Sr. Parents: Question about ED

<p>Senior parents! I hope you will answer a question that may help many of us Junior parents next year.</p>

<p>Did you child apply ED? If so, why? Was it because there was one school that he/she absolutely loved more than any other or was it because they thought that ED would give them a boost on a more selective school?</p>

<p>And, how did it work out? Did your child have any regrets after the fact about applying ED? What were they?</p>

<p>I am asking this because my daughter is seriously talking about applying ED to a school she loves above all others. They also have an EA option. RD acceptance rate this year was 66% (down from 70% last year), EA, 75%, ED 90%. Her stats overall fall solidly in the middle of the pack for this school. I am worried about whether she might have regrets or wonder "what if" if she goes the ED route, although I do think this is most likely where she would end up if she gets in one way or the other.</p>

<p>So, any personal stories to share would be much appreciated.</p>

<p>We toured nine schools in 14 days last summer. S applied ED to Boston University, the very first college we visited. He fell in love with everything about it. He wanted to be in a city, have internship opportunities, and an extensive selection of courses in many departments. He is undecided on a major, although it will be in the humanities or social sciences. And it helped that BU has a generous policy for AP credit. </p>

<p>Everything about BU was right: the city, the academics, the guy to girl ratio, huge Jewish student population. What was really cool was that both he and I felt the "right fit" vibes.</p>

<p>BU would have been an RD safety school-- whoops, I mean "sure bet." He has absolutely no regrets. He was accepted with a half-tuition merit scholarship.</p>

Was it because there was one school that he/she absolutely loved more than any other or was it because they thought that ED would give them a boost on a more selective school?


<p>Both. It was a clear first choice by a very wide margin from the moment she set foot on campus. It remained the clear first choice over the course of a year of college visits. And, was confirmed as a first choice with a final overnight in October.</p>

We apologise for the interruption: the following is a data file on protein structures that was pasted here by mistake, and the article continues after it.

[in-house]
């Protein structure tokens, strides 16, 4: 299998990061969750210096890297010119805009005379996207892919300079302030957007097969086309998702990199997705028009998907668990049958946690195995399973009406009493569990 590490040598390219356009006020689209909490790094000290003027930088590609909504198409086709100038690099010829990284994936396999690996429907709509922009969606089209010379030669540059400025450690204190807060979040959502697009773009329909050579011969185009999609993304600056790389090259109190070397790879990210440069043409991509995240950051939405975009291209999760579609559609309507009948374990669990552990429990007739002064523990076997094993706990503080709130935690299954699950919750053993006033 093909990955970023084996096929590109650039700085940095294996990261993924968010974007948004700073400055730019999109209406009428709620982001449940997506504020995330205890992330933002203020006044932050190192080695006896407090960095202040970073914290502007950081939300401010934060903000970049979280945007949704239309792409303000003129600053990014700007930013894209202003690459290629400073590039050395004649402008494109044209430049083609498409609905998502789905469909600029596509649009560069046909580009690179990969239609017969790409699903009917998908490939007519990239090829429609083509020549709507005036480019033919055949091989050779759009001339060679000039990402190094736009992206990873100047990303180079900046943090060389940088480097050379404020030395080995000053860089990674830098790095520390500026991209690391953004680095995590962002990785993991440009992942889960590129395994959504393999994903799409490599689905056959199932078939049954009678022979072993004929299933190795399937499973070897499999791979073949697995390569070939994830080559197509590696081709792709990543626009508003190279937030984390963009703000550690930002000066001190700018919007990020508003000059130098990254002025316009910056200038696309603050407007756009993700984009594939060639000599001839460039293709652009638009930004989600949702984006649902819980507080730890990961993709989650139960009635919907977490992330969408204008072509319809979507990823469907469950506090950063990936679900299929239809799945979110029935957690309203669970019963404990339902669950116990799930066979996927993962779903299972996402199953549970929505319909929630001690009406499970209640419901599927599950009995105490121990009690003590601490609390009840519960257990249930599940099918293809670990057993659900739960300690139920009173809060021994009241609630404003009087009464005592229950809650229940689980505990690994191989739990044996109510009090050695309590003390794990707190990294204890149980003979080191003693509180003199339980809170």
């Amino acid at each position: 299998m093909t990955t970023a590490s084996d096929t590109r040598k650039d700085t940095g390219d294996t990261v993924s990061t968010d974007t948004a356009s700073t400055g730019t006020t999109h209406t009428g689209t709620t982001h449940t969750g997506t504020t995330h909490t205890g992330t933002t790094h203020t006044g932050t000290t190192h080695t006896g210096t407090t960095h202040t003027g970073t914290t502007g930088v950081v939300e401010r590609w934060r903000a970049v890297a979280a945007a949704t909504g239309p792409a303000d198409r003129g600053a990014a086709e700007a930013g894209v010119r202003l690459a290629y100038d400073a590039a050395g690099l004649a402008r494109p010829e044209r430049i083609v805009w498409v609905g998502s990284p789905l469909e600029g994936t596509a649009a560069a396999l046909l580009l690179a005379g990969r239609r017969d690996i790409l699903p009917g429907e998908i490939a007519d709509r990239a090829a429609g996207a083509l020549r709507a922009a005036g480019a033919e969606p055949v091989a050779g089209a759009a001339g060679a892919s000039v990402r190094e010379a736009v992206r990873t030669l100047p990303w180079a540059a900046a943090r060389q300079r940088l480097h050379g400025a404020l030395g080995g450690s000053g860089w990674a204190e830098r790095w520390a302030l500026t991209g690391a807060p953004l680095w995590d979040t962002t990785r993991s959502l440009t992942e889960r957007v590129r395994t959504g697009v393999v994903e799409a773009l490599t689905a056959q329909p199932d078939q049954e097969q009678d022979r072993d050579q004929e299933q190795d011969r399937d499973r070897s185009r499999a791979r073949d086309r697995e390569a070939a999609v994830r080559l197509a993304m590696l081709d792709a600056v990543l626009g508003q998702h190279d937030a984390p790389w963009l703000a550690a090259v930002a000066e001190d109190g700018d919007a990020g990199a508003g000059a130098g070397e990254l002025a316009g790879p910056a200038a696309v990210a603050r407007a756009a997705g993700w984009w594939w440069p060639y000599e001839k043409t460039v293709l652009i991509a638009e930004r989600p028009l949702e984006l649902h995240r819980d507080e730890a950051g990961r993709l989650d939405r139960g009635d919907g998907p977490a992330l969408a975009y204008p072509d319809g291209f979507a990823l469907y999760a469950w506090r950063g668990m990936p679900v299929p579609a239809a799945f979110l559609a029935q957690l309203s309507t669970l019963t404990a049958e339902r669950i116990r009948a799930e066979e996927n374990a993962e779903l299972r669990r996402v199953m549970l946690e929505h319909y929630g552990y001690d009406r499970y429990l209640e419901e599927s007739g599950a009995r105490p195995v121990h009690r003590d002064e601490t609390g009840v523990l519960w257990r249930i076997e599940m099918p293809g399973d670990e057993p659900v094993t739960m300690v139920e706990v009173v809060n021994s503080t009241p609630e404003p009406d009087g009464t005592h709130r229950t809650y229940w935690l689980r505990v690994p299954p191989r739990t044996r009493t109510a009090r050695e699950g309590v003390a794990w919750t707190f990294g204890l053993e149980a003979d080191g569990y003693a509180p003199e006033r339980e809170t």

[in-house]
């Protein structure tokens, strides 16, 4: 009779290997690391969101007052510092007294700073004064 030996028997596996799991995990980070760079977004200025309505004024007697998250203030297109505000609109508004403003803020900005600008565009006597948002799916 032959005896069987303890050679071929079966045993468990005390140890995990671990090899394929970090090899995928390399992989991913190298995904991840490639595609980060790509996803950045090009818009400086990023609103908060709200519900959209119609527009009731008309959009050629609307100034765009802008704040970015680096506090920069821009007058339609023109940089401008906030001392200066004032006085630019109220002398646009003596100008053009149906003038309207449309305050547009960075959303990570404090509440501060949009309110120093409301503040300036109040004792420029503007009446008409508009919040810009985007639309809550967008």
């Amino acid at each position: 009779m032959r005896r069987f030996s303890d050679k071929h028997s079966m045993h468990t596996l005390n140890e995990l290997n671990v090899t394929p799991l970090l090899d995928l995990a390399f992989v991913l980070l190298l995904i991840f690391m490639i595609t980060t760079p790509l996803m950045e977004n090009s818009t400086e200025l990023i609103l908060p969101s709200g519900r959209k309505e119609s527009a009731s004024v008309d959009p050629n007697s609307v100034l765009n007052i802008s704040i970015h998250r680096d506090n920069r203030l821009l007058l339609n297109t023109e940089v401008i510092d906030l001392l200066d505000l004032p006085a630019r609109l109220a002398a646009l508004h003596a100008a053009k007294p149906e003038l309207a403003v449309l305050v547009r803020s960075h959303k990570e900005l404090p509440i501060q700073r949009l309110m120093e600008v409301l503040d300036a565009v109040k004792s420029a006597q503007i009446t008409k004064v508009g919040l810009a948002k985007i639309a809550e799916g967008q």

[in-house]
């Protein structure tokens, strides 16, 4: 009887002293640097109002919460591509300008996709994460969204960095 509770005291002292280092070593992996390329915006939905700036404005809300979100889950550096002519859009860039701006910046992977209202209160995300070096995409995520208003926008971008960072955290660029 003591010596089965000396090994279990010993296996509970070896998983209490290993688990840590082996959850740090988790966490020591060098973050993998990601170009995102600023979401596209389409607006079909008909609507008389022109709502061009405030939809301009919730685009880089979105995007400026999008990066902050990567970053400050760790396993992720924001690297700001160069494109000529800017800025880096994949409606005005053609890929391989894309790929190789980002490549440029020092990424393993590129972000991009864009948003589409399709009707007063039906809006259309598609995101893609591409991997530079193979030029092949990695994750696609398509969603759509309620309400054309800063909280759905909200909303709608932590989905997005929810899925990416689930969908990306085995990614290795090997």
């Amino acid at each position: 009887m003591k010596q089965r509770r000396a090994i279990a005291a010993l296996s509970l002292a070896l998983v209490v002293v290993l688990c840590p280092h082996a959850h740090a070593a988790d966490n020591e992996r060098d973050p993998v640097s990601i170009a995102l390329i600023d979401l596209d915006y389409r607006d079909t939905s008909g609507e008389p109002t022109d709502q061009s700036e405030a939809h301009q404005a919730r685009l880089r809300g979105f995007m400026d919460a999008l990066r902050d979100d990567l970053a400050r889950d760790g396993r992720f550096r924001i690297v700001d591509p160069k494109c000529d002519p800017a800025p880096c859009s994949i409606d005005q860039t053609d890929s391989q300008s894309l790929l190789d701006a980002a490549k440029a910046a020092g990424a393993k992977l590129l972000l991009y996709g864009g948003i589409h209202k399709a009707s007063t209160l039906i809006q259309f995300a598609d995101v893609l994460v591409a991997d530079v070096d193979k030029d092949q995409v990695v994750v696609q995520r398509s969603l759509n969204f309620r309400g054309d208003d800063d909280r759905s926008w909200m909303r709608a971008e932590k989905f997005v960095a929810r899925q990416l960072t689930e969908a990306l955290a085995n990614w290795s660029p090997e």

<p>Basically, the "strategy" was a full-court press to maximize the odds of admission to that clear, first choice. Going into it, we viewed the school as a reach, although not an unrealistic reach. In any case, the ED app was a big part of the full-court press, giving the best opportunity for a focused, targeted app to work. If I had felt the school was an unrealistic longshot, I would have argued against it. IMO, you want to play the ED school where admission is realistically plausible, not at some 1 in 10 crapshoot.</p>

<p>We discussed the merits of applying to two other schools, purely as a strategic move -- both would have been pretty much sure bets, IMO. One because of 75th percentile stats and a strong app, the other because of 50th percentile stats, a strong app, and a legacy. But, the first choice school was so far out in front of the pack that it warranted the playing the ED card. There was not a sufficiently clear second choice, so D had already made the decision not to play the EDII card, although I suppose that was subject to change.</p>

<p>Zero regrets. ED was the best thing that could have possibly happened. However, this was a clear first choice with a LOT of contact to serve as confirmation. She just knew. Dad knew. Mom knew. Not a shadow of a doubt.</p>

<p>In retrospect, I believe she would have been accepted RD. It was a good application for the school. But, once you toss your app into that big RD pile, there are variables and elements of chance that creep into play. If you've got a good app, ED gives them every opportunity to accept you. No tired, frazzled adcoms. No luck of the draw to be the 15 app with the same EC in a long night of app reading. No coming up for consideration when the committee has just accepted 15 white girls from private schools in New England and is desperately searching the folders for a Latino male from a public school in the Southwest. No variables in ED. If they are ever going to bite the hook, they'll bite in ED.</p>

<p>Carolyn, for what its worth, I think that if your daughter's stats are in the middle for this school, and the EA acceptance rate is 75% - then she is extremely likely to get accepted by that route. The ED boost would probably mean more for a kid who is on the low end for stats. I certainly would look at that stats as putting the school within a "safe bet" category.</p>

<p>I know that isn't the answer you are looking for. If financial aid is not a factor, then there is no down side to ED and you should go for it. But I think EA is also a way for a student to demonstrate strong interest, even if it is not binding. So really, the question is whether you will need and qualify for need-based aid, and whether the school guarantees to meet need for ED students. (Merit aid is unlikely if your daughter's stats are mid-range).</p>

<p>Calmom, That's a bit of what worries me. Is it wrong to apply ED to a match or safety if that truly is your first choice school? Financial aid is not in the mix (we won't qualify, have means to pay for it). Kinshasha thanks for your son's story and ID, as usual, your posts are always valuable.</p>

<p>ED worked great for my son. Two years ago, the early choice for him was between Williams – which was a reach – and Yale – which was still ED and was a super reach. The actual two schools involved in his case are not the important point; what matters is their relative selectivity. The question that he wrestled with was should he use up his ED merit points on the hardest possible choice or go for what was a difficult but still reasonable reach? Or to put it another way, would he regret not applying to the biggest name, going for the biggest prize?</p>

<p>In the end Williams just seemed so right for HIM (and it IS!) that it was a fairly easy decision. </p>